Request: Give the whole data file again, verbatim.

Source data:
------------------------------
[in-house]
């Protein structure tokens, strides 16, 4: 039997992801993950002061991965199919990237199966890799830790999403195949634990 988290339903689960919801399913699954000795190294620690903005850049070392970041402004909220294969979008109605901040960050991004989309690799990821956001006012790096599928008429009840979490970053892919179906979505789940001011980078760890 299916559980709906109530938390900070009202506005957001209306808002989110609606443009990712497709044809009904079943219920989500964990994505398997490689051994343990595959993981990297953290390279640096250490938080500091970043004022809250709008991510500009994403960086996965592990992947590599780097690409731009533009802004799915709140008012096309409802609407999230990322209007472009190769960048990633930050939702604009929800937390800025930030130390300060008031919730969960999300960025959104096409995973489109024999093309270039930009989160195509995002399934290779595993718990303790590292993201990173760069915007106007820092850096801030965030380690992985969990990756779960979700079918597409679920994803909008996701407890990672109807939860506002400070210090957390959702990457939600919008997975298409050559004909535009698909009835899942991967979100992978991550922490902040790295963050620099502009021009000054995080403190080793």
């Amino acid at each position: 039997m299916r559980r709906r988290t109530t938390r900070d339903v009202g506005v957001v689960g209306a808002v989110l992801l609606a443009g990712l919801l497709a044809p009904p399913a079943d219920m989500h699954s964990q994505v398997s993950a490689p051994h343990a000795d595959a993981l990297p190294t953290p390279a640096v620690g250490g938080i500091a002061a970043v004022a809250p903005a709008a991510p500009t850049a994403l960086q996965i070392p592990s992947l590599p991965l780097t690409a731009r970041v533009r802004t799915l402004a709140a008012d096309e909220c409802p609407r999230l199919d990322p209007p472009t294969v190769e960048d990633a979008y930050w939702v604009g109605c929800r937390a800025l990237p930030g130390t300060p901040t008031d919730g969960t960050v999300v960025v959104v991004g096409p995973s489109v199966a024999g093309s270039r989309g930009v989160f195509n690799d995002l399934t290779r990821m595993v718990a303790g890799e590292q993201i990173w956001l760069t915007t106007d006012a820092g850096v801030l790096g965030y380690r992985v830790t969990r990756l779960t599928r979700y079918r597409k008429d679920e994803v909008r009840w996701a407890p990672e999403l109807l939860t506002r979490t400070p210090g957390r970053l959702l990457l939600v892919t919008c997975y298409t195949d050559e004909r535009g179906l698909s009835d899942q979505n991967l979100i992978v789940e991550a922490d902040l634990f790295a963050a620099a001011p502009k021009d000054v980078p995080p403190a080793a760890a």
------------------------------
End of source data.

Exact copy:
[in-house]
């Protein structure tokens, strides 16, 4: 039997992801993950002061991965199919990237199966890799830790999403195949634990 988290339903689960919801399913699954000795190294620690903005850049070392970041402004909220294969979008109605901040960050991004989309690799990821956001006012790096599928008429009840979490970053892919179906979505789940001011980078760890 299916559980709906109530938390900070009202506005957001209306808002989110609606443009990712497709044809009904079943219920989500964990994505398997490689051994343990595959993981990297953290390279640096250490938080500091970043004022809250709008991510500009994403960086996965592990992947590599780097690409731009533009802004799915709140008012096309409802609407999230990322209007472009190769960048990633930050939702604009929800937390800025930030130390300060008031919730969960999300960025959104096409995973489109024999093309270039930009989160195509995002399934290779595993718990303790590292993201990173760069915007106007820092850096801030965030380690992985969990990756779960979700079918597409679920994803909008996701407890990672109807939860506002400070210090957390959702990457939600919008997975298409050559004909535009698909009835899942991967979100992978991550922490902040790295963050620099502009021009000054995080403190080793």
């Amino acid at each position: 039997m299916r559980r709906r988290t109530t938390r900070d339903v009202g506005v957001v689960g209306a808002v989110l992801l609606a443009g990712l919801l497709a044809p009904p399913a079943d219920m989500h699954s964990q994505v398997s993950a490689p051994h343990a000795d595959a993981l990297p190294t953290p390279a640096v620690g250490g938080i500091a002061a970043v004022a809250p903005a709008a991510p500009t850049a994403l960086q996965i070392p592990s992947l590599p991965l780097t690409a731009r970041v533009r802004t799915l402004a709140a008012d096309e909220c409802p609407r999230l199919d990322p209007p472009t294969v190769e960048d990633a979008y930050w939702v604009g109605c929800r937390a800025l990237p930030g130390t300060p901040t008031d919730g969960t960050v999300v960025v959104v991004g096409p995973s489109v199966a024999g093309s270039r989309g930009v989160f195509n690799d995002l399934t290779r990821m595993v718990a303790g890799e590292q993201i990173w956001l760069t915007t106007d006012a820092g850096v801030l790096g965030y380690r992985v830790t969990r990756l779960t599928r979700y079918r597409k008429d679920e994803v909008r009840w996701a407890p990672e999403l109807l939860t506002r979490t400070p210090g957390r970053l959702l990457l939600v892919t919008c997975y298409t195949d050559e004909r535009g179906l698909s009835d899942q979505n991967l979100i992978v789940e991550a922490d902040l634990f790295a963050a620099a001011p502009k021009d000054v980078p995080p403190a080793a760890a």